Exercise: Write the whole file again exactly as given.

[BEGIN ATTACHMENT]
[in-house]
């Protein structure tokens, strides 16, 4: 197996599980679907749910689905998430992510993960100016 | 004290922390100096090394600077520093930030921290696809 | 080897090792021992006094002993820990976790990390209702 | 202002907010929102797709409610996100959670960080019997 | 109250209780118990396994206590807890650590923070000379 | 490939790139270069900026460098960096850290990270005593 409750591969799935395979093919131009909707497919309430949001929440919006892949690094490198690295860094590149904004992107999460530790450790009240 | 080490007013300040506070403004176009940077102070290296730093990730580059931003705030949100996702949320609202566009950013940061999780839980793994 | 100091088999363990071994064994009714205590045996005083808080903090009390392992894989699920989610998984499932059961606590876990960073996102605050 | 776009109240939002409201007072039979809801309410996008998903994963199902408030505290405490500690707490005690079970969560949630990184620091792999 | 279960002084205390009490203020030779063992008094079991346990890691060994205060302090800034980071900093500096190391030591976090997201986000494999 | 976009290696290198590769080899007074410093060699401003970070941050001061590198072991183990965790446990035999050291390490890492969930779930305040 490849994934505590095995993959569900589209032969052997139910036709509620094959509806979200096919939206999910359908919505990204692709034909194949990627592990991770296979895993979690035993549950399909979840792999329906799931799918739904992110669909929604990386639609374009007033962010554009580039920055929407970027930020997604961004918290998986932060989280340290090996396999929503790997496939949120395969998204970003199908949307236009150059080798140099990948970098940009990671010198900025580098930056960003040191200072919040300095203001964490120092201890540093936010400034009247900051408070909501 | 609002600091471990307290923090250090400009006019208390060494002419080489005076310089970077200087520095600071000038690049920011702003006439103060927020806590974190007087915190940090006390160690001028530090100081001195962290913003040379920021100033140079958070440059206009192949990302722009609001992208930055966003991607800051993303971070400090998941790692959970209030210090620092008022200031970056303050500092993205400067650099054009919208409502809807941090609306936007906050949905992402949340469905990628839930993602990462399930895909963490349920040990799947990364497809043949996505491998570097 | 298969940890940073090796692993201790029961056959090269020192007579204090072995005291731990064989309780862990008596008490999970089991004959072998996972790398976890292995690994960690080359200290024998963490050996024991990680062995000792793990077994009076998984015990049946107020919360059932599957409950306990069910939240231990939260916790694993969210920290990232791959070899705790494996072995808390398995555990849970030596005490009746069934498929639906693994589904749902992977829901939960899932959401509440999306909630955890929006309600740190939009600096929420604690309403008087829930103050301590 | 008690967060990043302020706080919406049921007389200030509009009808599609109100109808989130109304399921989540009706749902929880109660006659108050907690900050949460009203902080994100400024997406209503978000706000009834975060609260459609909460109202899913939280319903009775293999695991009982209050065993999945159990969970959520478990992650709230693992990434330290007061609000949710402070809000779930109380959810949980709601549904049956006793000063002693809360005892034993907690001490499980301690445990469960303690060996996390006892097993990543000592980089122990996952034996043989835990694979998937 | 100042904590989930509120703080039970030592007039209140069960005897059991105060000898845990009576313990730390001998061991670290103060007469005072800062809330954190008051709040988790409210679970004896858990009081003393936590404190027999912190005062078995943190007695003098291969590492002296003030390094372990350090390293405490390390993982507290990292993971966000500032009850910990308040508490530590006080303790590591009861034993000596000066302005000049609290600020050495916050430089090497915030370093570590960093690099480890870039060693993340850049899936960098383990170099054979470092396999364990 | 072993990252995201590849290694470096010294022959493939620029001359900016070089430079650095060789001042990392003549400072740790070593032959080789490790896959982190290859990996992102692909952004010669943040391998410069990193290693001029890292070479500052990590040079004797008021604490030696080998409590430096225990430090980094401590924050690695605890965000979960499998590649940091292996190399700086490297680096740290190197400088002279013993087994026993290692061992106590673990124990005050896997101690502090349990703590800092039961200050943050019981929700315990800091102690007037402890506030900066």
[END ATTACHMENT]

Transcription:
[in-house]
């Protein structure tokens, strides 16, 4: 197996599980679907749910689905998430992510993960100016 | 004290922390100096090394600077520093930030921290696809 | 080897090792021992006094002993820990976790990390209702 | 202002907010929102797709409610996100959670960080019997 | 109250209780118990396994206590807890650590923070000379 | 490939790139270069900026460098960096850290990270005593 409750591969799935395979093919131009909707497919309430949001929440919006892949690094490198690295860094590149904004992107999460530790450790009240 | 080490007013300040506070403004176009940077102070290296730093990730580059931003705030949100996702949320609202566009950013940061999780839980793994 | 100091088999363990071994064994009714205590045996005083808080903090009390392992894989699920989610998984499932059961606590876990960073996102605050 | 776009109240939002409201007072039979809801309410996008998903994963199902408030505290405490500690707490005690079970969560949630990184620091792999 | 279960002084205390009490203020030779063992008094079991346990890691060994205060302090800034980071900093500096190391030591976090997201986000494999 | 976009290696290198590769080899007074410093060699401003970070941050001061590198072991183990965790446990035999050291390490890492969930779930305040 490849994934505590095995993959569900589209032969052997139910036709509620094959509806979200096919939206999910359908919505990204692709034909194949990627592990991770296979895993979690035993549950399909979840792999329906799931799918739904992110669909929604990386639609374009007033962010554009580039920055929407970027930020997604961004918290998986932060989280340290090996396999929503790997496939949120395969998204970003199908949307236009150059080798140099990948970098940009990671010198900025580098930056960003040191200072919040300095203001964490120092201890540093936010400034009247900051408070909501 | 609002600091471990307290923090250090400009006019208390060494002419080489005076310089970077200087520095600071000038690049920011702003006439103060927020806590974190007087915190940090006390160690001028530090100081001195962290913003040379920021100033140079958070440059206009192949990302722009609001992208930055966003991607800051993303971070400090998941790692959970209030210090620092008022200031970056303050500092993205400067650099054009919208409502809807941090609306936007906050949905992402949340469905990628839930993602990462399930895909963490349920040990799947990364497809043949996505491998570097 | 298969940890940073090796692993201790029961056959090269020192007579204090072995005291731990064989309780862990008596008490999970089991004959072998996972790398976890292995690994960690080359200290024998963490050996024991990680062995000792793990077994009076998984015990049946107020919360059932599957409950306990069910939240231990939260916790694993969210920290990232791959070899705790494996072995808390398995555990849970030596005490009746069934498929639906693994589904749902992977829901939960899932959401509440999306909630955890929006309600740190939009600096929420604690309403008087829930103050301590 | 008690967060990043302020706080919406049921007389200030509009009808599609109100109808989130109304399921989540009706749902929880109660006659108050907690900050949460009203902080994100400024997406209503978000706000009834975060609260459609909460109202899913939280319903009775293999695991009982209050065993999945159990969970959520478990992650709230693992990434330290007061609000949710402070809000779930109380959810949980709601549904049956006793000063002693809360005892034993907690001490499980301690445990469960303690060996996390006892097993990543000592980089122990996952034996043989835990694979998937 | 100042904590989930509120703080039970030592007039209140069960005897059991105060000898845990009576313990730390001998061991670290103060007469005072800062809330954190008051709040988790409210679970004896858990009081003393936590404190027999912190005062078995943190007695003098291969590492002296003030390094372990350090390293405490390390993982507290990292993971966000500032009850910990308040508490530590006080303790590591009861034993000596000066302005000049609290600020050495916050430089090497915030370093570590960093690099480890870039060693993340850049899936960098383990170099054979470092396999364990 | 072993990252995201590849290694470096010294022959493939620029001359900016070089430079650095060789001042990392003549400072740790070593032959080789490790896959982190290859990996992102692909952004010669943040391998410069990193290693001029890292070479500052990590040079004797008021604490030696080998409590430096225990430090980094401590924050690695605890965000979960499998590649940091292996190399700086490297680096740290190197400088002279013993087994026993290692061992106590673990124990005050896997101690502090349990703590800092039961200050943050019981929700315990800091102690007037402890506030900066």